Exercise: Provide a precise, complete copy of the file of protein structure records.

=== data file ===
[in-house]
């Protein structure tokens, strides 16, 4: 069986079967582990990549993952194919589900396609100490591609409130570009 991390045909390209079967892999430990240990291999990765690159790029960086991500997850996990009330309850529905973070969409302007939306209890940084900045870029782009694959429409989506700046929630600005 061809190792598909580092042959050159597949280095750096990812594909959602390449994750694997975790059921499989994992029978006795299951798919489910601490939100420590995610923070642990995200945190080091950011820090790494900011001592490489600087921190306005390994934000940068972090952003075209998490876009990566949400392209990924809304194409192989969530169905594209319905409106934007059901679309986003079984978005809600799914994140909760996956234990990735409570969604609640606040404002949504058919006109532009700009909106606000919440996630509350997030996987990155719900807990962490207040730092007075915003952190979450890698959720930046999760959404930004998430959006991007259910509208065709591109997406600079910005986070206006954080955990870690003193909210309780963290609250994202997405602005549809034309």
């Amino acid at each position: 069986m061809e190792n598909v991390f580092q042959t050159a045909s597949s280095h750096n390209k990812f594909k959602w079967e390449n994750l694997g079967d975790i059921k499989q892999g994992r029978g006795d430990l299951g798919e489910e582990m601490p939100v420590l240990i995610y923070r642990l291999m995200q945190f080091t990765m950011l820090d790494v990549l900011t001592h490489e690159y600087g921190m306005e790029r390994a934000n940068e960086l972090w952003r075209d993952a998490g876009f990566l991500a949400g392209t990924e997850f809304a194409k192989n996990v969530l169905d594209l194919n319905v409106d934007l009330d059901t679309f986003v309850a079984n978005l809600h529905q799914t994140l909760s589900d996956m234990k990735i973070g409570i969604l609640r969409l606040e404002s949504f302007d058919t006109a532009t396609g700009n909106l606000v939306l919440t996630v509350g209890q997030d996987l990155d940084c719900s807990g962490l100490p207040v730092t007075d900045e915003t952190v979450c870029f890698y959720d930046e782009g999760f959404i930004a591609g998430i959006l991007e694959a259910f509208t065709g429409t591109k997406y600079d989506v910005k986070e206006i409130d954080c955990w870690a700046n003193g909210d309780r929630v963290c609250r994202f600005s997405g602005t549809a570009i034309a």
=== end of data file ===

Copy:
[in-house]
């Protein structure tokens, strides 16, 4: 069986079967582990990549993952194919589900396609100490591609409130570009 991390045909390209079967892999430990240990291999990765690159790029960086991500997850996990009330309850529905973070969409302007939306209890940084900045870029782009694959429409989506700046929630600005 061809190792598909580092042959050159597949280095750096990812594909959602390449994750694997975790059921499989994992029978006795299951798919489910601490939100420590995610923070642990995200945190080091950011820090790494900011001592490489600087921190306005390994934000940068972090952003075209998490876009990566949400392209990924809304194409192989969530169905594209319905409106934007059901679309986003079984978005809600799914994140909760996956234990990735409570969604609640606040404002949504058919006109532009700009909106606000919440996630509350997030996987990155719900807990962490207040730092007075915003952190979450890698959720930046999760959404930004998430959006991007259910509208065709591109997406600079910005986070206006954080955990870690003193909210309780963290609250994202997405602005549809034309």
């Amino acid at each position: 069986m061809e190792n598909v991390f580092q042959t050159a045909s597949s280095h750096n390209k990812f594909k959602w079967e390449n994750l694997g079967d975790i059921k499989q892999g994992r029978g006795d430990l299951g798919e489910e582990m601490p939100v420590l240990i995610y923070r642990l291999m995200q945190f080091t990765m950011l820090d790494v990549l900011t001592h490489e690159y600087g921190m306005e790029r390994a934000n940068e960086l972090w952003r075209d993952a998490g876009f990566l991500a949400g392209t990924e997850f809304a194409k192989n996990v969530l169905d594209l194919n319905v409106d934007l009330d059901t679309f986003v309850a079984n978005l809600h529905q799914t994140l909760s589900d996956m234990k990735i973070g409570i969604l609640r969409l606040e404002s949504f302007d058919t006109a532009t396609g700009n909106l606000v939306l919440t996630v509350g209890q997030d996987l990155d940084c719900s807990g962490l100490p207040v730092t007075d900045e915003t952190v979450c870029f890698y959720d930046e782009g999760f959404i930004a591609g998430i959006l991007e694959a259910f509208t065709g429409t591109k997406y600079d989506v910005k986070e206006i409130d954080c955990w870690a700046n003193g909210d309780r929630v963290c609250r994202f600005s997405g602005t549809a570009i034309a």